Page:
How To Explain Yourself Clearly
Last Updated on February 11, 2022 by Estrella
One of the concerns ESL students have is how to explain yourself clearly. You want the other person to understand your thought process. Yet, despite your efforts, they are missing some essential part. You repeat yourself, maybe explain it another way. Still, the other person does not understand.
So frustrating! Is it possible to learn this skill? Or is it just a matter of time until you master your English? This article is written for ESL learners wanting to explain clearly to an American.
Ways to explain yourself clearly
I believe there is something you can do now to help yourself in this area. You probably have some ideas of which English skills you want to improve in addition to explaining yourself clearly. This could be pronunciation, intonation, word order. If so, you have a head start, and can tend to those areas at the same time.
In my observations, when my ESL students have trouble being understood in their explanation, it helps to work on one or more of the following skills.
Start at the beginning of the story
I know what I am talking about. It’s natural to assume that you follow my story. But what if I start in the middle of my story and assume you can follow me?
By summarizing the explanation, giving it a beginning, a body, and an end, it would be easier for another to understand your thought process. I know, when you are feeling enthusiastic, it’s easy to jump in at the middle. Try this technique next time someone looks puzzled, and see if it clears things up for them.
Cultural thought process
An excellent article in CALLearning addresses this topic quite well. Cultures around the world have different ways of expressing their thoughts. Americans tend to be direct. Not all cultures are like this. If you want to communicate more effectively, take their cultural thought patterns into consideration, and observe the results. Here is a link to Communication and Cultural Thought Patterns.
Individual thought process
Like cultural thought process, individuals within the same culture also have diverse thought process. Just as an example, an engineer has training to think through a problem in certain ways. So if you are explaining something to engineers, using their trained thought process would give you an edge. Some people do much better with analogies, metaphors. The more you know about the person’s interests and way of thinking, the easier it is to explain your ideas in a way that makes the most sense to them.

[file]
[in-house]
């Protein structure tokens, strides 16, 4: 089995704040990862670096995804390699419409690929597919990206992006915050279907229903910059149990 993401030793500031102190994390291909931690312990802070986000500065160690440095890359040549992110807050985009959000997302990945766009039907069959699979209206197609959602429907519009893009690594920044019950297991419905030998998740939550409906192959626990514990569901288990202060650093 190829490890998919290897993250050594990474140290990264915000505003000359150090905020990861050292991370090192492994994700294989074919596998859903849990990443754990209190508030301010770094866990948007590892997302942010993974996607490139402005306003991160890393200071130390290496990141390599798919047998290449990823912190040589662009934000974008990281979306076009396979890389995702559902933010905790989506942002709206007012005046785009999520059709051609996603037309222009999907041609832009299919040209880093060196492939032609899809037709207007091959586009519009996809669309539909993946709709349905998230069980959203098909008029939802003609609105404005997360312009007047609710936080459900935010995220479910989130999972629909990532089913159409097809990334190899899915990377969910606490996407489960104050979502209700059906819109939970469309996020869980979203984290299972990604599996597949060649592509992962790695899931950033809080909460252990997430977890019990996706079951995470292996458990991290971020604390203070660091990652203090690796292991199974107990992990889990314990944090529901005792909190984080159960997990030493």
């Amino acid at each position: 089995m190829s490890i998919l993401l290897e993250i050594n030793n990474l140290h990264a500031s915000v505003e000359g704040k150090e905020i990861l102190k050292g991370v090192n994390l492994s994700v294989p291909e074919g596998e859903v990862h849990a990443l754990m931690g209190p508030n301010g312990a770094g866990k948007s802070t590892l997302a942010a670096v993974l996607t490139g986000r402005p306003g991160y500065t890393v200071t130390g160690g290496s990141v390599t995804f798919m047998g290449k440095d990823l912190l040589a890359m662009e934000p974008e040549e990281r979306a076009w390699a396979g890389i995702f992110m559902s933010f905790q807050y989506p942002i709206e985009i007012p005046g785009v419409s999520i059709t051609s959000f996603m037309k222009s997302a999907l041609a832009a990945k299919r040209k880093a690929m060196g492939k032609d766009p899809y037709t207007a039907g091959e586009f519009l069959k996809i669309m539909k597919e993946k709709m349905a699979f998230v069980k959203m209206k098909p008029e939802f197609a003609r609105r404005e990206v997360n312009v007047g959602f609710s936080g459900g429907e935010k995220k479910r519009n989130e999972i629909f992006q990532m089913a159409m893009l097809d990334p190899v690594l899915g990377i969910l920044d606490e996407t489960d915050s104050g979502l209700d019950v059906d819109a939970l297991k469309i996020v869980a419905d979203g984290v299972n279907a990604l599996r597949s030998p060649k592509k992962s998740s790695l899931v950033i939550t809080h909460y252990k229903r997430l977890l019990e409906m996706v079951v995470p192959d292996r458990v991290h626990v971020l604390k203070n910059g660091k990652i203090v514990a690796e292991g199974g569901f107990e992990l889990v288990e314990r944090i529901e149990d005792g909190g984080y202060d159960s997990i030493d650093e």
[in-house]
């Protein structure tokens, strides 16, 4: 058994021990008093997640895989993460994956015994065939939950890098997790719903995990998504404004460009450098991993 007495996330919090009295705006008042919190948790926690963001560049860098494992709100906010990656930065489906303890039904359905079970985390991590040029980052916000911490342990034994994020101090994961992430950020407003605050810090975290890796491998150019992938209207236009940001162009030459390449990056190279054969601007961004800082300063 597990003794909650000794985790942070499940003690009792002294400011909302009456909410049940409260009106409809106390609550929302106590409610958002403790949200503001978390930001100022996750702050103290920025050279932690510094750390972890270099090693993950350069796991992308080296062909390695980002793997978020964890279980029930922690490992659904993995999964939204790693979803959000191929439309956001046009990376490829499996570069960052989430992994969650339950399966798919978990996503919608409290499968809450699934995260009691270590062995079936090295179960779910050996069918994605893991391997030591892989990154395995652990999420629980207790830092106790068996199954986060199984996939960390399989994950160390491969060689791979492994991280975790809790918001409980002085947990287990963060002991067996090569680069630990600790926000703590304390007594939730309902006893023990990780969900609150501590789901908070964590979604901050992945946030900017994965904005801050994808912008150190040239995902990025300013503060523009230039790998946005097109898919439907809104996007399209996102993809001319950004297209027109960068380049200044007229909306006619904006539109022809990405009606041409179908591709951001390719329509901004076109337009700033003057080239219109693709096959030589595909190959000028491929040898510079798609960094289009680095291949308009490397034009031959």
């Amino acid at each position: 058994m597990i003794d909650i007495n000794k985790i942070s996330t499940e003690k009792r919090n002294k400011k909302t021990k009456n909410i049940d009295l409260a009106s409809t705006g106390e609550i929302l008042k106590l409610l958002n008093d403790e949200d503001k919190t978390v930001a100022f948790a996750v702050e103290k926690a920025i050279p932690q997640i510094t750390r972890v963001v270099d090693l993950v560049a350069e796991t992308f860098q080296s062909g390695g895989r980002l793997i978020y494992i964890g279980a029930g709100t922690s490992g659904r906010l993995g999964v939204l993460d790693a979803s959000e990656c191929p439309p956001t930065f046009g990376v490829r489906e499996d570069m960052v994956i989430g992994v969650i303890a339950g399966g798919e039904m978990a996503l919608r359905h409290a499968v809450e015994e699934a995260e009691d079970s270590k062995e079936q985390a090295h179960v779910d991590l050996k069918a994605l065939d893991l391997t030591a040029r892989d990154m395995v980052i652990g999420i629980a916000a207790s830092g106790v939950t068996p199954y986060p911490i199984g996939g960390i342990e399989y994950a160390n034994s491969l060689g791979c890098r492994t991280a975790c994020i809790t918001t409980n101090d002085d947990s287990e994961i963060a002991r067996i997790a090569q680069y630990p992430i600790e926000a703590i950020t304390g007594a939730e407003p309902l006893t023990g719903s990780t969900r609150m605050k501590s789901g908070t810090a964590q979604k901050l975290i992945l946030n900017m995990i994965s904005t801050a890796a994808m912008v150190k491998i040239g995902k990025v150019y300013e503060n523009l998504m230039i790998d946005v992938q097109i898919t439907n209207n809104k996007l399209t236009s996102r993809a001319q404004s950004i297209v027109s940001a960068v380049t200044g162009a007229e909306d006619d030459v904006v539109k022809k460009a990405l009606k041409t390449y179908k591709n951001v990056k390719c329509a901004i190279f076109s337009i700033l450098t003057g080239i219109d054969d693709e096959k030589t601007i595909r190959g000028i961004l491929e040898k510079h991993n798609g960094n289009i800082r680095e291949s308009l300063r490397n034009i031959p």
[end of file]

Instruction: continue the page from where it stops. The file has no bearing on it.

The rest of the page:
Stay on the topic
Since this article is written for ESL learners, I will assume you want to develop this skill to communicate more effectively with Americans. Stay on the topic. If you need to digress a little in order to make a point, tell your listener at the end of that story “my point is…” and tell them the conclusion. This is especially helpful if you are making a presentation at work or in class.
Toastmasters is a wonderful organization to help people improve their presentation skills. There are chapters that meet at work, in restaurants, in churches. You can find a club that’s near you and see if you feel comfortable with the group. Visit several groups and compare. Then join one group and practice your skills. Toastmasters has specific training tools that will hone your skills to be clear in your explanation. Speeches are timed, and presenters receive immediate constructive feedback. You will become a more articulate speaker here.
These are just some ideas of how to explain yourself clearly. This will help you at work, when you want to share your ideas with a co-worker or in a group meeting. If you are in college, improving this skill will help you feel more confident participating in a discussion. And since participation takes up at least 30% of your grade in some college classes, this is one of the best skills to master.
If you find this article helpful, here is another one on Public Speaking Tips for Immigrants.
Estrella Chan coaches immigrants and international professionals in English fluency, interview skills, and public speaking. To schedule a session with her, please email email@example.com